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Unannounced Senegal Bites

Discuss the methods and techniques of clicker training, target training and bonding. These are usually the first steps in training a young parrot.

Unannounced Senegal Bites

Postby CookiesDad » Mon Jul 31, 2017 8:55 pm

I realize I posted it as the last post on a very old thread, and I can't find it by searching. So I'm cross-posting here.

I could use some insights on this.

We have 2 Senegals (plus 3 CAGs), one a recent foster who has been through a very rough patch (was surrendered to a vet, pretty close to death's door). We'll call her "Bird". She is doing much better now, visibly in terms of health and energy. She loves music, which ties in to the general problem, as I am a musician. She gets very excited when I play music, and now that she's feeling well, she loves to dance. (She's really cute).

Her behaviors *seem* to indicate that she wants contact and attention from me. The one time she has flown, it was to me (and no bite occurred). When I sit in my chair (which is by her cage) she comes to the side of her cage watching me. She "dances" with me - in particular a rocking from one foot to the other, with her body going side to side. She seems to love when I mirror this dance with her.

She allows me to scritch her head. She will lift her foot in an apparent "want to step up" manner, but if I offer my finger and say "step up" she immediately (no body language prelude) bites my finger hard and hangs on. It seems completely counter to her other body language. This behavior has been consistent. She goes back in her cage (often having to be pulled off of my finger) when this happens, which does not seem to be the outcome she wants. Saying "ack ack ack" or "no bite" has no impact on her behavior. I don't jerk my hand away or make any entertaining noises when she bites.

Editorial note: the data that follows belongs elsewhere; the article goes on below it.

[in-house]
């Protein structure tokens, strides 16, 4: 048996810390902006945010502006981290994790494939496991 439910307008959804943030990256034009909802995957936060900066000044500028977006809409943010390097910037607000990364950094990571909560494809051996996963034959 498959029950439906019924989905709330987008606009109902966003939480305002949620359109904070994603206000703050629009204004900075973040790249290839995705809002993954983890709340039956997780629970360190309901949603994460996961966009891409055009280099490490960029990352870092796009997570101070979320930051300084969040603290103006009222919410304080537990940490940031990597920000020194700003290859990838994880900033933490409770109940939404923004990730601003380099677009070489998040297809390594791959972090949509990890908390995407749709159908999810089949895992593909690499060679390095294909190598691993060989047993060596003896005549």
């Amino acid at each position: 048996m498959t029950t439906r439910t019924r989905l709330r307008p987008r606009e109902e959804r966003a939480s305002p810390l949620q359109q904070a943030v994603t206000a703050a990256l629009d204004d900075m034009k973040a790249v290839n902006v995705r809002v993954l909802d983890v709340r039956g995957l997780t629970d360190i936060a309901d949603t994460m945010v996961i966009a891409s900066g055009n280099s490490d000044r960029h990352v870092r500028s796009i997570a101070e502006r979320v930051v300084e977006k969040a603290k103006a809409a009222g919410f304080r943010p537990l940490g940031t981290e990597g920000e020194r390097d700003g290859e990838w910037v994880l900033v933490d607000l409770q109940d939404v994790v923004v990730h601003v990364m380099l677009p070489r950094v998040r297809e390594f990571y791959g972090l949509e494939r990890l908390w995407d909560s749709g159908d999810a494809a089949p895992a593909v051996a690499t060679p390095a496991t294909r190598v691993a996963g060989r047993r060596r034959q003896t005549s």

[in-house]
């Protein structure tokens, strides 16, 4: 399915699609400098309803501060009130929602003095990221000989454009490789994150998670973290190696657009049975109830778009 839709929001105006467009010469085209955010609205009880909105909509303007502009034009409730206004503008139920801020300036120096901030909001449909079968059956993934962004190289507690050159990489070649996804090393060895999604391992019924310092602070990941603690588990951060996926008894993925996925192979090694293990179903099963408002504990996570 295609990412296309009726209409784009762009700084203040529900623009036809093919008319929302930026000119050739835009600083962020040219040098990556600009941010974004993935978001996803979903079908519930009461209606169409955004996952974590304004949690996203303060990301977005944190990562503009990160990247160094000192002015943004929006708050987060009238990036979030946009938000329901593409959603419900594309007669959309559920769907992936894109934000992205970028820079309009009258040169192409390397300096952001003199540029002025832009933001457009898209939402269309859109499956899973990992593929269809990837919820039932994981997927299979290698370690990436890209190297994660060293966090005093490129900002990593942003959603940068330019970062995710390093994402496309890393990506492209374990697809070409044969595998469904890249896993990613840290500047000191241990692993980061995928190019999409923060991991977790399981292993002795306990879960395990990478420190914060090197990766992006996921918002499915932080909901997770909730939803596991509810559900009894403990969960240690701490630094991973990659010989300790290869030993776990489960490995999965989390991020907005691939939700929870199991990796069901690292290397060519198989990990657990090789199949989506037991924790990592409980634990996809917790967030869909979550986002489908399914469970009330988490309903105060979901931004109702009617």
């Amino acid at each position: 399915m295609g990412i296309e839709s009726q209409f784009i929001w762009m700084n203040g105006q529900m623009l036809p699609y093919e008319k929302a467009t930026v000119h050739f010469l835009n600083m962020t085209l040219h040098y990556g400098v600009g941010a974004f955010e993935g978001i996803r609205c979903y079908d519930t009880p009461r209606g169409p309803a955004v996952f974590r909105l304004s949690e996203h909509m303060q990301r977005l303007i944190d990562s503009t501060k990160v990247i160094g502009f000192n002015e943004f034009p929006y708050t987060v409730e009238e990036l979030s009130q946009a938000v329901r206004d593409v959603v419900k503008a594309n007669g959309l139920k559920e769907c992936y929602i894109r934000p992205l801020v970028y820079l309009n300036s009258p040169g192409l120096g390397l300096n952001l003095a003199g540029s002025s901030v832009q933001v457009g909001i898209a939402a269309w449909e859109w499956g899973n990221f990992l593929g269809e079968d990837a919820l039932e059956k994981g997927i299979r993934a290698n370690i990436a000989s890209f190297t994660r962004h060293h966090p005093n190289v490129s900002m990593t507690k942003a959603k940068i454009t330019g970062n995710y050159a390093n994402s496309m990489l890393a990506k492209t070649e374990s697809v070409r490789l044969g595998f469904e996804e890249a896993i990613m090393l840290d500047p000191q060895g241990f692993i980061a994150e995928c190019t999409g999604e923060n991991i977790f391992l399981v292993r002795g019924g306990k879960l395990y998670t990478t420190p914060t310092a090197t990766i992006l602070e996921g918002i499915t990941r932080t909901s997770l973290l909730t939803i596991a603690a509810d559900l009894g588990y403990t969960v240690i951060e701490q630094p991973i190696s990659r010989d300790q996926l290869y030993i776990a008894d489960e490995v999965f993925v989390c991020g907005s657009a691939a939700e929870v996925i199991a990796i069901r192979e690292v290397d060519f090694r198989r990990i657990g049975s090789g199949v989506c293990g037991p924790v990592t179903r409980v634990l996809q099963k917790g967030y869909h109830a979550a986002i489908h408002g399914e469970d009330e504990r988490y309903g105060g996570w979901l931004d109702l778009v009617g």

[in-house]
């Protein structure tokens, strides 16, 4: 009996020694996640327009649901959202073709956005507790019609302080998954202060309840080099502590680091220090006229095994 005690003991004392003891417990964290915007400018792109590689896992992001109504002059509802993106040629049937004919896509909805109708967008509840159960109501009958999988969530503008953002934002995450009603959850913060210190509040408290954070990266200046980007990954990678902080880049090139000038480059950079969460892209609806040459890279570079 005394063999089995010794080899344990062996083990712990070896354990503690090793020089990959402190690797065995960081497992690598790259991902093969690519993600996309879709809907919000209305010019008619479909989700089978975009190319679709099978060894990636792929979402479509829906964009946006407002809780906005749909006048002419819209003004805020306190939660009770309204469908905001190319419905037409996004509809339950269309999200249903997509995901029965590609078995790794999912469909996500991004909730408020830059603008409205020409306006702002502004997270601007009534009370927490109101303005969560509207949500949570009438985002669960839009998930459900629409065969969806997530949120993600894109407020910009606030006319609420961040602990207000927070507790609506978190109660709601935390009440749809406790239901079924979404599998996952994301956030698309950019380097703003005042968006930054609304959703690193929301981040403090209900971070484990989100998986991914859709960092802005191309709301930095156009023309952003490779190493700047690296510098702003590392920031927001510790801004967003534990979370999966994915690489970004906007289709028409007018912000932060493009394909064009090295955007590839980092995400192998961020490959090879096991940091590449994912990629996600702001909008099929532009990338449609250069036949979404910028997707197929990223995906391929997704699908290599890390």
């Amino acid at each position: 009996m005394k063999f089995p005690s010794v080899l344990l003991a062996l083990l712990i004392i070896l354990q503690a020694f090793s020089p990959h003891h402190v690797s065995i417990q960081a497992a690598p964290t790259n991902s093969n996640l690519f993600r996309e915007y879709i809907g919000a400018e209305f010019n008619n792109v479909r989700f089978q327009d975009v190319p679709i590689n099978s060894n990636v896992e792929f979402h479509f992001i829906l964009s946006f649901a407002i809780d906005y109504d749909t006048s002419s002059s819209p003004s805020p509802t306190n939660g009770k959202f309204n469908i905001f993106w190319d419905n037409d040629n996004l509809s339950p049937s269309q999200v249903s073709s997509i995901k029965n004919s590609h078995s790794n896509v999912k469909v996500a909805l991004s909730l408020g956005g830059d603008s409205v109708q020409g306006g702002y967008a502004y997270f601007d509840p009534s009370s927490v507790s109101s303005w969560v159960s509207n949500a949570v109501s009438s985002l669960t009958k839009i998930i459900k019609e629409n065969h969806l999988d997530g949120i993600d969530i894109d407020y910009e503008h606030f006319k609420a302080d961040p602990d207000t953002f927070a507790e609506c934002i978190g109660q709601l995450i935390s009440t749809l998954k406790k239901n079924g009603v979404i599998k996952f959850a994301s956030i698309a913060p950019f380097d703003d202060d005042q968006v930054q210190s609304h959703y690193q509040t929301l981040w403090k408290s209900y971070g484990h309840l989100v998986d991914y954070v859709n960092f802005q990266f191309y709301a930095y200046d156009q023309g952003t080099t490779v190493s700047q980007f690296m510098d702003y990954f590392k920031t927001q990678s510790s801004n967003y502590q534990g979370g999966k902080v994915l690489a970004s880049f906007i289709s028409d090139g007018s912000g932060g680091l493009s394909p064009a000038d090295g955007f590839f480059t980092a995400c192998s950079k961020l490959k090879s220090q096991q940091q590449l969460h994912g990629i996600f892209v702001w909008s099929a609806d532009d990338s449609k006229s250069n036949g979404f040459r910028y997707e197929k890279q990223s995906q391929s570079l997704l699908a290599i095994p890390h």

My wife can pick her up and mostly does not get bitten - and when Bird does start to bite, my wife can say "no bite" and she stops. (My wife can say "no bite" when Bird bites me, but to no avail).

Right now Bird and I have a "no step ups" relationship. I still give her scritches when her body language says that's OK. She's delighted to take treats from me, and as I said, displays a fascination with me that *seems* affectionate (although with Senegals, it may be "I'm carefully watching for an opening to keeeeel you!" - kidding, I'm just kidding).

I'm wondering if her behaviors (the dancing and fascination) are courtship behaviors, and if the biting is some Senegal courtship thing? I haven't really heard of that. Or that "I" am OK and my finger coming above her head to scritch her head is OK, but my finger coming at "step up" level (slowly, gently) is a threat? Or if she gets overexcited? Or ????

Oh, and she is a female, and she DOES bite hard and hangs on.

Senegal insights welcome.
CookiesDad
Parakeet
 
Gender: This parrot forum member is male
Posts: 4
Number of Birds Owned: 4
Types of Birds Owned: African Greys and Senegals
Flight: No

Re: Unannounced Senegal Bites

Postby Pajarita » Tue Aug 01, 2017 10:48 am